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The first of November had arrived and along with it a penetrating cold, with the wind blowing down from the mountains, whistling among the narrow streets of the village. The trees, which were now almost leafless, were losing the last of their leaves and, and almost completely bare, were being bent over by the wind. On the tops of the mountains there was already some snow. It seemed as if the winter had decided to visit early, a visit that no one wanted. Today was All Saints’ Day and the following day would be dedicated to the deceased. Rather than a holiday, this would have been a commemoration of all the dearly departed. On All Saints’ day, after the services at the church, we used to go to the people in the village who still had some flowers in their gardens to ask for some flowers to put on the graves of our loved ones. In the afternoons, we used to go to the cemetery to clean up around their graves and place memorials on them; the following day we would go there early in the morning to pray for our deceased loved ones. Very early in the morning, a little after midnight, the bell-ringer and a couple of boys rang the bells which boomed like thunder in the cold of the night. In small villages and towns, the bells played a specific role in their communities. On that night their role was to ring to wake up the people in the village so that they could prepare for the visit to the cemetery. The tradition was, I don’t know for what reason, to go to the cemetery in the morning before dawn. The people of the village would walk towards the cemetery in groups with candles and lanterns that had already been lit. They walked in silence, bundled up in their scarves and their jackets.   Once they arrived at the great gate, this had already been unlocked by the caretaker, everybody would push it and the gate squeaked as it was pushed open. The tall cypresses on the side of the pathway swayed gently in the wind. Even when it was not that cold, entering in the dark and going through the lonely cemetery made you shiver and shudder. The smell of musk and cypresses pervaded the air with a sour scent. As soon as I entered, I wanted to go back. This was not a place of good things or of good smells. Inside the cemetery, each of us walked towards the graves of our dearly departed to pray and cry and light some candles and lanterns.   After we did our duty near the graves of our families, we, the girls of the Catholic Action group, went around the cemetery to pray and say the Holy Rosary. There were graves that were very old and ravaged by time; and others, in contrast, that were very recent. Some were incredibly ancient and had just a humble rusty iron cross where the name of the deceased had been erased forever by the ravages of time. Some of the people passing by felt pity for the old neglected graves and left a flower or lit a candle on it.  The mausoleum and the chapels were beautiful, big and imposing compared to the humble graves on the ground. Many candles were lit, but not all the graves had flowers. Later, at dawn, when the priest arrived to celebrate the Mass for the dead, he stopped to bless the tombs and the mausoleums. While I was going around among the flower beds, I saw a lonely woman who was on her knees in front of a small and modest tomb. The woman was carefully cleaning up the grass and the pine-needles around it. She was moving away the leaves that had fallen on it so that the grave was completely and totally clean. The tomb was small and without any signs of ostentation. There was only a simple stone and a small rusty iron cross. On the stone, which had been obliterated by time, the name of the person buried there was no longer legible. While the woman was cleaning up, she was tenderly caressing the cross and the stone, mumbling something that sounded incredibly sad. She had a lot of lanterns with her and she lined them up, one after the other, following the rectangular shape of the small and humble tomb. She lit the lanterns with love, placing them on the ground gently, as if she was scared to disturb the person who was buried there. The lanterns sent out a weak reddish glow which would shed light and shadow on the tired face of the woman. She was alone. I stopped for a second not too far from her, moved by that lonely and sad character. The woman bent to kiss the ground and called out a name repeating “My son, my son”. I remained there for another moment; then, in silence, I continued my rounds praying the funeral hymn, but I have never forgotten that woman who was so alone and so sad. Shortly afterwards, the priest came with all the altar boys and a bucket of holy water. They went around cemetery blessing and praying. Then the priest celebrated Mass in front of the great iron cross in the middle of the cemetery. After the service and after a last look at the graves, the people silently left the cemetery.  Outside, we could still see a few stars shining in the sky as the day was breaking. The day was coming, it was Dawn.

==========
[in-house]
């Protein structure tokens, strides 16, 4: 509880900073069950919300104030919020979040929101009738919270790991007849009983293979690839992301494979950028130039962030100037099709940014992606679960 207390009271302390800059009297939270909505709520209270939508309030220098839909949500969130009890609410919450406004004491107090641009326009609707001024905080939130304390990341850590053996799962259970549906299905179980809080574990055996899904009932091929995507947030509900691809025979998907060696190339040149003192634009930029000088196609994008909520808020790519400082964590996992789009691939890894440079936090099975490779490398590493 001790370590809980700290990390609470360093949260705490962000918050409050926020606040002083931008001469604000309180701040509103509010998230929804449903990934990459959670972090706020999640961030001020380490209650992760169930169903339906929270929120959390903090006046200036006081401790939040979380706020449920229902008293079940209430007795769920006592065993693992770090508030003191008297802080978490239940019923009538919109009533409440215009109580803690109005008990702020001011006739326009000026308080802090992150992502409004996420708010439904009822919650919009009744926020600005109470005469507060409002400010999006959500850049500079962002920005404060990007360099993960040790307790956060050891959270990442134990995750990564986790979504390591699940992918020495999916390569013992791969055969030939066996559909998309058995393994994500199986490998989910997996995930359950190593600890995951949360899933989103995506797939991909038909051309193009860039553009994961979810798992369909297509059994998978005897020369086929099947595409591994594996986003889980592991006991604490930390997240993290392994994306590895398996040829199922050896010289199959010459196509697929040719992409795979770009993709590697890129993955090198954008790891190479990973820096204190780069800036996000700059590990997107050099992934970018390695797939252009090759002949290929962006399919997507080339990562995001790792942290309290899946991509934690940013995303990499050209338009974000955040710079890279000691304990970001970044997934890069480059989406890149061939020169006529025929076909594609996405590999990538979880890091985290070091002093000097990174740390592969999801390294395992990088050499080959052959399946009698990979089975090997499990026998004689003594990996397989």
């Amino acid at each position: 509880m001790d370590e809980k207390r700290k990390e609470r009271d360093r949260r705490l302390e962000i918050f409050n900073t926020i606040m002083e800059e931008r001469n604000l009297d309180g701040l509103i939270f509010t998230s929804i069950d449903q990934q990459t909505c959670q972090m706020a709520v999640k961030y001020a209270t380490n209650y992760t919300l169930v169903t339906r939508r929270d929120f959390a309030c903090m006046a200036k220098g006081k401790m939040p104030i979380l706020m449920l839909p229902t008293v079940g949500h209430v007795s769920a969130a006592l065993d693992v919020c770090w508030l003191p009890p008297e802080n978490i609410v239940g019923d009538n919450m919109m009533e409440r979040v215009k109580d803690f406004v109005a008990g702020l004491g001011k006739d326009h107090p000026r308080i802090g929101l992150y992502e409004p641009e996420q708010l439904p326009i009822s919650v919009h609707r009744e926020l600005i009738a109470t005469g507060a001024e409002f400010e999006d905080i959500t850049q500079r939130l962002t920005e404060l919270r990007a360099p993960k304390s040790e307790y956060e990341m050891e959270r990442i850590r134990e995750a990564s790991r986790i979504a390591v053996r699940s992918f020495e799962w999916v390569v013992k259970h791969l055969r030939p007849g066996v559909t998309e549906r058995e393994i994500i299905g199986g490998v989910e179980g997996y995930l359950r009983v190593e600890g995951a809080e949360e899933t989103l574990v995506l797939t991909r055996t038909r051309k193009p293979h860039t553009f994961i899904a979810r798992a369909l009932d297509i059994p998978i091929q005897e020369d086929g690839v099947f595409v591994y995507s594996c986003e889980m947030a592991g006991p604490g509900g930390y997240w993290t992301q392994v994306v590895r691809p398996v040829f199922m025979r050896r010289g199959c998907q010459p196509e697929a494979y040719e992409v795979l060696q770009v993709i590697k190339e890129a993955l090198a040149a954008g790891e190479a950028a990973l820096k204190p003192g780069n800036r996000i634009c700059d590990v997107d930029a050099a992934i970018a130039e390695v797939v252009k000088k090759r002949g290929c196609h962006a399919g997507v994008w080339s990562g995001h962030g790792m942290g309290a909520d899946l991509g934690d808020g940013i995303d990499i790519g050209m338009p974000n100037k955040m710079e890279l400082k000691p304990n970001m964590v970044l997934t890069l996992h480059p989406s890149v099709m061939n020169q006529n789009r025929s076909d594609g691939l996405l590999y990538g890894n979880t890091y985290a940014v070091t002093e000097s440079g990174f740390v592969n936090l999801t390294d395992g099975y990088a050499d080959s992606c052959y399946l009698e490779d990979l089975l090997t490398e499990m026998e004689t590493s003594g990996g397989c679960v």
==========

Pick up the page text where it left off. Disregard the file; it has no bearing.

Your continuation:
Delia Socci Skidmore